I’m currently reading Jane Austen’s biography by Claire Tomalin and I love Austen. So this was good news: Beginning in 2017 she will be on the British 10 pound note. This is a triumph for British women who petitioned for more women on banknotes. According to the Guardian
Jane Austen has been confirmed as the next face of the £10 note in a victory for campaigners demanding female representation – aside from the Queen – on the country’s cash.
Sir Mervyn King, the Bank’s former governor, had let slip to MPs that the author of Pride and Prejudice was “waiting in the wings” as a potential candidate to feature on a banknote, and his successor, Mark Carney, confirmed on Wednesday that she would feature, probably from 2017.
“Jane Austen certainly merits a place in the select group of historical figures to appear on our banknotes. Her novels have an enduring and universal appeal and she is recognised as one of the greatest writers in English literature,” the new governor said.
He also announced that the Bank would carry out a review of the process for selecting the historical figures who appear on banknotes, to ensure that a diverse range of figures is represented.
And are the petitioners happy?
The Bank of England’s design for a £10 note featuring Jane Austen
Campaigners threatened to take the Bank to court for discrimination under the 2010 Equality Act and launched a petition on the campaign site Change.org which secured more than 35,000 signatures.
Caroline Criado-Perez, co-founder of feminist blog the Women’s Room, who led the campaign, and was called in to discuss the issue with Salmon, said the Bank’s announcement marked a “brilliant day for women”.
“Without this campaign, without the 35,000 people who signed our Change.org petition, the Bank of England would have unthinkingly airbrushed women out of history. We warmly welcome this move from the Bank and thank them for listening to us and taking such positive and emphatic steps to address our concerns,” she said.
“To hear Jane Austen confirmed is fantastic, but to hear the process will be comprehensively reviewed is even better.”
The only other women to be ever be depicted on bank notes are Elizabeth Fry, a prison reformer, and Florence Nightingale.
Austen will take her place on the £10 note in 2017, the bicentenary of her death, replacing the 19th-century naturalist Charles Darwin, who has been on the notes since late 2000.
A writer of what many would consider light fiction or women’s fiction replacing Darwin who, we all can acknowledge, changed the way we look at the world? Why not? Both were revolutionary in their own ways. As Ciado-Perez points out
Criado-Perez conceded Austen was not top of her wish-list as the next woman on a bank note but that she was a particularly apt choice given the context. “She was an incredibly intelligent woman. She spent her time poking fun at the establishment. All her books are about how women are trapped and misrepresented. It is really sad that she was saying that 200 years ago and I am still having to say that today,” the campaigner said.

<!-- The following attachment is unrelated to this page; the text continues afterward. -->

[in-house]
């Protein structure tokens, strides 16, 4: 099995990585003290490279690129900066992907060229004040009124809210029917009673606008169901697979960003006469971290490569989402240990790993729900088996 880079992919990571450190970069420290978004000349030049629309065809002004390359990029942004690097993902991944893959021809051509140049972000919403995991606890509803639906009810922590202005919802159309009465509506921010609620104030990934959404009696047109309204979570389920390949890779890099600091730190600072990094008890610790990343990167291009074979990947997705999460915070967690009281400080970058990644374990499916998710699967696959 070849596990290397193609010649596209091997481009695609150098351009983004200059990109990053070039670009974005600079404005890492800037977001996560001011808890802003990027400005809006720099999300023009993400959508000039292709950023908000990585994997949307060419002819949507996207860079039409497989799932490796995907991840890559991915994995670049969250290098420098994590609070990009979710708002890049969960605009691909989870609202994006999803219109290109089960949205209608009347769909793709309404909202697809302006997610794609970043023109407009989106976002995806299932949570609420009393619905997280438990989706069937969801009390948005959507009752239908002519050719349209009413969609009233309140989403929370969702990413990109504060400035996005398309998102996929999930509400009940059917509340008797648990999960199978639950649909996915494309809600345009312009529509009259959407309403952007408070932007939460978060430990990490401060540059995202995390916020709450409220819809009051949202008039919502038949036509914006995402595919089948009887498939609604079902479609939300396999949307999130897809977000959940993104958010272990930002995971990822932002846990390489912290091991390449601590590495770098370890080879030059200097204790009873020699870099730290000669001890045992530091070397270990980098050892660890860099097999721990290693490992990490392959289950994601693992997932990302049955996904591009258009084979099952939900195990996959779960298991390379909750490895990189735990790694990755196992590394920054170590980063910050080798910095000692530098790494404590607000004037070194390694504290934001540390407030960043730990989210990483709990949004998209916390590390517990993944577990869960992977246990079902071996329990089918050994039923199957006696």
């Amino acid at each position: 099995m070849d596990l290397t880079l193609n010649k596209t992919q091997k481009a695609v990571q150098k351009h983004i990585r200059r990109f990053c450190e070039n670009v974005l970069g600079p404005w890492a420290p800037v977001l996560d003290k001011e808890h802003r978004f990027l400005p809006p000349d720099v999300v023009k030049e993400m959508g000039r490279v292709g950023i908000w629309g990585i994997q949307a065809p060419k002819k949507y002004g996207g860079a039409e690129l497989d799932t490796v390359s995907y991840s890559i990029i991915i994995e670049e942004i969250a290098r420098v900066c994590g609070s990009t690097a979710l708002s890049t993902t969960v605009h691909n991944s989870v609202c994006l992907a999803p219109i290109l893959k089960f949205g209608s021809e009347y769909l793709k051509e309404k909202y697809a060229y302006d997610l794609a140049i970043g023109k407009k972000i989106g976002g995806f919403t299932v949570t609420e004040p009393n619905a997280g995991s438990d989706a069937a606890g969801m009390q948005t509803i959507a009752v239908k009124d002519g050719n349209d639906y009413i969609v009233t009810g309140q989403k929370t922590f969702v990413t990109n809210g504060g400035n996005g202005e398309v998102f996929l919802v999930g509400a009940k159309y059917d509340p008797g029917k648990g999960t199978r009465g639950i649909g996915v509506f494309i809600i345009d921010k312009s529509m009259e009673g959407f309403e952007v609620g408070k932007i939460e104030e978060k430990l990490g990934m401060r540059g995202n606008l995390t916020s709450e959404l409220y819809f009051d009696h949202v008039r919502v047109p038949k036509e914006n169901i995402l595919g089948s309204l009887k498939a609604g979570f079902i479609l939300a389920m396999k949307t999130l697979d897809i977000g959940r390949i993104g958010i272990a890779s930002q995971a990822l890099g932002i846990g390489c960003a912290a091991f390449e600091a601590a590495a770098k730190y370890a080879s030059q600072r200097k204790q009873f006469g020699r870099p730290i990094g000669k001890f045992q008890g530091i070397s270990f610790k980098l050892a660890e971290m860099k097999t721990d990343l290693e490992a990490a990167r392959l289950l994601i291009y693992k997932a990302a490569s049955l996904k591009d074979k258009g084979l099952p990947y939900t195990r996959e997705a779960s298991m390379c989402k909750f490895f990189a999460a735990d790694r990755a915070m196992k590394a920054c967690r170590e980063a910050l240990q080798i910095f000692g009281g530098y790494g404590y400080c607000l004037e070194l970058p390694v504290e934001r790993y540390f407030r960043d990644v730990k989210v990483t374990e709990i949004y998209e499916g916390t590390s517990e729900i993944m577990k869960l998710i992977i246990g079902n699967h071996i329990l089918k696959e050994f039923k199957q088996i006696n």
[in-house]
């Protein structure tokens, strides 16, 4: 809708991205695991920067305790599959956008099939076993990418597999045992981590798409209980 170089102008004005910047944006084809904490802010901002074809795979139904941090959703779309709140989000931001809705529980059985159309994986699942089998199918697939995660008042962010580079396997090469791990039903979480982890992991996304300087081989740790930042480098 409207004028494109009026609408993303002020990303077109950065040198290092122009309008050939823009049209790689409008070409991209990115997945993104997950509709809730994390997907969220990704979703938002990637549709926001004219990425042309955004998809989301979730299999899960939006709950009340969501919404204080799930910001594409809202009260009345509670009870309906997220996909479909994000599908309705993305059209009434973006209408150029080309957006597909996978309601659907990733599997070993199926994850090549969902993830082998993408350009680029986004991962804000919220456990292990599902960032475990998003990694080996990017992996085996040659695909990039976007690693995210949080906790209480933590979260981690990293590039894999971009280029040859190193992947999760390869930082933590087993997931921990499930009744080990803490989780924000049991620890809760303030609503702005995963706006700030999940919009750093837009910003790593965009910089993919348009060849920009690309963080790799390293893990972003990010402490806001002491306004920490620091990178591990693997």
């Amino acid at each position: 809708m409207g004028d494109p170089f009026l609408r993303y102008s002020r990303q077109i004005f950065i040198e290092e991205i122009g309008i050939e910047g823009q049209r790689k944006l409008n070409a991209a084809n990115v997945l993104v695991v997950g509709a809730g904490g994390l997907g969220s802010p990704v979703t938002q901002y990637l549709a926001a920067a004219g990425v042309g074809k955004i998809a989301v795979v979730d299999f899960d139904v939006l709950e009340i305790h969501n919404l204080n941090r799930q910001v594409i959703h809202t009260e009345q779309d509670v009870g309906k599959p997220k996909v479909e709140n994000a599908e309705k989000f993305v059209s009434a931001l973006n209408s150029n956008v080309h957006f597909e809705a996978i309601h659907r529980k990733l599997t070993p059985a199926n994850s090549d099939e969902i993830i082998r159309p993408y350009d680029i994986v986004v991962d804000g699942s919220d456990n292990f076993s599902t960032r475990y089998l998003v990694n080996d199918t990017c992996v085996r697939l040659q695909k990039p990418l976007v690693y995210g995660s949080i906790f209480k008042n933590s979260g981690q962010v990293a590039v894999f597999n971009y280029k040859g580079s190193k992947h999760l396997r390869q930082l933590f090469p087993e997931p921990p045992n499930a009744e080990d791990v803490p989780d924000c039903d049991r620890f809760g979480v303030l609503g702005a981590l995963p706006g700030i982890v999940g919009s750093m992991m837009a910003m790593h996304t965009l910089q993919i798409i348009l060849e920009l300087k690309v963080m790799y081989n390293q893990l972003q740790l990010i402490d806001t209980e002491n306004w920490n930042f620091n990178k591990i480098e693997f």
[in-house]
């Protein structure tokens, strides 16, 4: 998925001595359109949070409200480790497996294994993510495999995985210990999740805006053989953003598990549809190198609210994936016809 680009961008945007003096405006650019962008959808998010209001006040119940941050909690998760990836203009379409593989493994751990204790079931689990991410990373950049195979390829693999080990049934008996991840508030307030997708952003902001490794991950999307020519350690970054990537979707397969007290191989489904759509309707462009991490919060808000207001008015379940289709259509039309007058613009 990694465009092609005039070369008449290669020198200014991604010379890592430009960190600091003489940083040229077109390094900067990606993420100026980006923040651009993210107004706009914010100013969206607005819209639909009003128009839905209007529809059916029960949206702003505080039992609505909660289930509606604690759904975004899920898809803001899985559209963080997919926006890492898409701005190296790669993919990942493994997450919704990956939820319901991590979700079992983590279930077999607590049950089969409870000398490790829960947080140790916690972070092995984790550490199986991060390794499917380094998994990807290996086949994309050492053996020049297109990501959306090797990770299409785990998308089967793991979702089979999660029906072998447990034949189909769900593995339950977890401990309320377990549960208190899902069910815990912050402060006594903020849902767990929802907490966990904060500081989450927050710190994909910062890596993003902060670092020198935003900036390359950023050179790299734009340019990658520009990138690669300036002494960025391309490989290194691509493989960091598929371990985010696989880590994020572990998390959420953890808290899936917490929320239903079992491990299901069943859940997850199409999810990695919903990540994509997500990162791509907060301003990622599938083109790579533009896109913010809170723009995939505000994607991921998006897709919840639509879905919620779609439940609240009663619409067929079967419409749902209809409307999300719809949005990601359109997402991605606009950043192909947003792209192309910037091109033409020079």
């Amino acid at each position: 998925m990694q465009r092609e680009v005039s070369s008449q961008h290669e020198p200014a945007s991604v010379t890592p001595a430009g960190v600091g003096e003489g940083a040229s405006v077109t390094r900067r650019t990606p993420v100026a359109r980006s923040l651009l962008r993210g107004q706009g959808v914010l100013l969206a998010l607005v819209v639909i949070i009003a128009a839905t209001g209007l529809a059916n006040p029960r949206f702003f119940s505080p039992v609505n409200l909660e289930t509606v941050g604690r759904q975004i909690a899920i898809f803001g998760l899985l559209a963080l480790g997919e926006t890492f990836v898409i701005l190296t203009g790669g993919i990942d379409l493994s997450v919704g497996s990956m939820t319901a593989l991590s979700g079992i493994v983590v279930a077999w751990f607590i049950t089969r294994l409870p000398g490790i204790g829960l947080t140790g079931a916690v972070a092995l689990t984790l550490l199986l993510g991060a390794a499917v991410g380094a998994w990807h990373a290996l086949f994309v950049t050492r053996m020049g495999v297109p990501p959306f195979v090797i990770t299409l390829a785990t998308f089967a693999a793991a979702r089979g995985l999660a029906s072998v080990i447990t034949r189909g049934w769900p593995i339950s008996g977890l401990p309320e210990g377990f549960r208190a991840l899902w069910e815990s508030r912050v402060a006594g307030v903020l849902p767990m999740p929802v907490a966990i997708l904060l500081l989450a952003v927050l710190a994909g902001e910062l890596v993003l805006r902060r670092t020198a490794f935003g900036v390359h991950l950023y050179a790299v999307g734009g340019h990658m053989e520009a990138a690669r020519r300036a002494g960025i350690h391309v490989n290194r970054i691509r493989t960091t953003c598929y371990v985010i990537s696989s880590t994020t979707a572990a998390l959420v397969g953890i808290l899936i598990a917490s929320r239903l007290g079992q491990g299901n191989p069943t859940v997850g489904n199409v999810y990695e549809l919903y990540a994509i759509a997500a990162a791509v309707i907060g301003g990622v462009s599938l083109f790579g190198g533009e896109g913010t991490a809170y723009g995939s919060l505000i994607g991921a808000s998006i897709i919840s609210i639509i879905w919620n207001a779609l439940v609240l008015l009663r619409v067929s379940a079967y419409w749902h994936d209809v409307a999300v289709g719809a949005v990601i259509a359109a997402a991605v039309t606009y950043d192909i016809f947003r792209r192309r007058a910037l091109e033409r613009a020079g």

So is there any controversy? Yes. The quote to appear on the banknote is not one that many would pick.
Yet surely there has been a blunder. The new note displays an image of Austen based on the only certain surviving portrait of her, a drawing by her sister Cassandra. Fine. It also blazons forth some of the great writer’s immortal words. You can imagine being the Bank of England employee given the task of finding the telling Austen quotation. Something about reading, perhaps? A quick text search in Pride and Prejudice turns up just the thing: “I declare after all there is no enjoyment like reading!”
The trouble is that these words are spoken by one of Austen’s most deceitful characters, a woman who has no interest in books at all: Caroline Bingley. She is sidling up to Mr Darcy, whom she would like to hook as a husband, and pretending that she shares his interests. He is reading a book, so she sits next to him and pretends to read one too. She is, Austen writes, “as much engaged in watching Mr Darcy’s progress through his book, as in reading her own” and “perpetually either making some inquiry, or looking at his page”. He will not be distracted, so “exhausted by the attempt to be amused with her own book, which she had only chosen because it was the second volume of his”, she gives a great yawn and says the words that will appear on the bank note.
For anyone who has actually read “Pride and Prejudice”, Caroline Bingley is one of the characters you like to dislike. And she never reads anything. The sentiment is wonderful, but does the Bank of England really want irony on its banknotes? Austen wrote often about money: Having it, not having it, marrying for it, being married for it. I’m sure they didn’t want a quote about money. But the one they picked is almost as bad. I think it is time for them to consult some Austen scholars or even have ask people to submit their favorite quotes.
And while I’m thinking about it, if they had adopted the Euro, this discussion would never have happened. Makes me happy.